What’s Missing from this Picture?

The Supreme Court does not live by the Senate alone. This morning, it delivered a decision on the interaction of the rights to privacy and freedom of expression, Alberta (Information and Privacy Commissioner) v. United Food and Commercial Workers, Local 401, 2013 SCC 62, finding Alberta’s privacy-protection legislation unconstitutional as an overbroad restriction of legitimate expressive activity. Yet important though its subject is, the decision raises as many or indeed more questions than it answers.

The case arose out of the respondent union’s filming people who were crossing, or simply found themselves near, its picket line as it was engaged in a (lawful) strike. Several of those thus filmed, including a manager, whose image the union used in materials it distributed to its striking members and some members of the public who had nothing to do with the labour dispute and whose images were apparently never used,  complained to the Alberta Information and Privacy Commissioner. An adjudicator appointed by the commissioner found that the union violated Alberta’s Privacy and Information Protection Act‘s broad prohibition on collecting and using “personal information” about individuals without their consent. The adjudicator also found that, although the union’s purpose was expressive and related to its legitimate activities (the union sought, for example, to inform the public and its members about the labour dispute it was involved in, to dissuade people from crossing its picket line, and to collect evidence of both its peaceful activity and of any altercations that might arise), its activities did not fall with PIPA‘s narrow exceptions.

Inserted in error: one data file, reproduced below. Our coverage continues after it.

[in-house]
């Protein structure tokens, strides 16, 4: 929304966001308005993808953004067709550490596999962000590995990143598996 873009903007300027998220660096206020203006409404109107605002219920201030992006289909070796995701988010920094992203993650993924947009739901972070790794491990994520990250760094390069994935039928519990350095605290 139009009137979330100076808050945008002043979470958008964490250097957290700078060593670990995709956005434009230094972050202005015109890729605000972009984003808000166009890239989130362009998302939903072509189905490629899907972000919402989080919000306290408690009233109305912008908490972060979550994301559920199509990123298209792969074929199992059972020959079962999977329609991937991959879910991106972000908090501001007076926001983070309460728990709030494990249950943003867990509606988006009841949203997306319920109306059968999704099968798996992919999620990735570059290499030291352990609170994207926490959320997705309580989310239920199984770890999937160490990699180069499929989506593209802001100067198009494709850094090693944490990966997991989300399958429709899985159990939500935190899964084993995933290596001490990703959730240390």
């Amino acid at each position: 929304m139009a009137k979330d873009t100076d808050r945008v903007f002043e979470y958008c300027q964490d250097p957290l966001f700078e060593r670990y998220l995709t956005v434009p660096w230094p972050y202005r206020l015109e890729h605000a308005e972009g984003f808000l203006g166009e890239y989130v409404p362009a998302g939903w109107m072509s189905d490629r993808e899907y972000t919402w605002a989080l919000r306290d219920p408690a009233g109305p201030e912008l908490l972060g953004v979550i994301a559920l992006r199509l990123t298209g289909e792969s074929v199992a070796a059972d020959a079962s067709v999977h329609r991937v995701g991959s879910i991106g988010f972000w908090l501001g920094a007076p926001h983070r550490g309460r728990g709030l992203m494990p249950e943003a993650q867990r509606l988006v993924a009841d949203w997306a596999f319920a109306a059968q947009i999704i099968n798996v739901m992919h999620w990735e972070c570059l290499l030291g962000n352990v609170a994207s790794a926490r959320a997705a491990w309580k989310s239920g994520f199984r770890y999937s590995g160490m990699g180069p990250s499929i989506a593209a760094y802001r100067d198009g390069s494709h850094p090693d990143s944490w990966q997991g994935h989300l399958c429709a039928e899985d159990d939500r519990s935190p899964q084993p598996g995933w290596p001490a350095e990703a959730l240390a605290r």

The adjudicator was precluded from considering the constitutionality of PIPA‘s interference with freedom of expression. On judicial review, both the Court of Queen’s Bench and the Alberta Court of Appeal found that the application of PIPA to the union’s activities in this case was a breach of the freedom of expression protected by s. 2(b) of the Charter, and that it was not justified by s. 1. The Supreme Court unanimously agrees.

Since PIPA operated to prohibit the union’s expressive activities, the Court “conclude[d] without difficulty that it restricts freedom of expression” (par. 17). PIPA, to be sure has an worthy purpose, the protection of privacy being of great importance and privacy legislation being, indeed, “quasi-constitutional” (a term whose meaning, I have argued here, is not quite clear), and is obviously related to that purpose.  But its “broad restrictions are not justified because they are disproportionate to the benefits the legislation seeks to promote” (par. 20). In the labour context, freedom of expression is very important to mitigate “the presumptive imbalance between the employer’s economic power and the relative vulnerability of the individual worker” (par. 32), to sway public opinion, and thus to achieve the workers’ collective goals. Yet PIPA applies “without regard for the nature of the personal information, the purpose for which it is collected, used or disclosed, and the situational context for that information” (par. 25). In this case, the information at issue was not especially sensitive: people were filmed in a public place, and “[n]o intimate details of the lifestyle or personal choices of the individuals were revealed” (par. 26). However laudable its goals, PIPA is much too broad.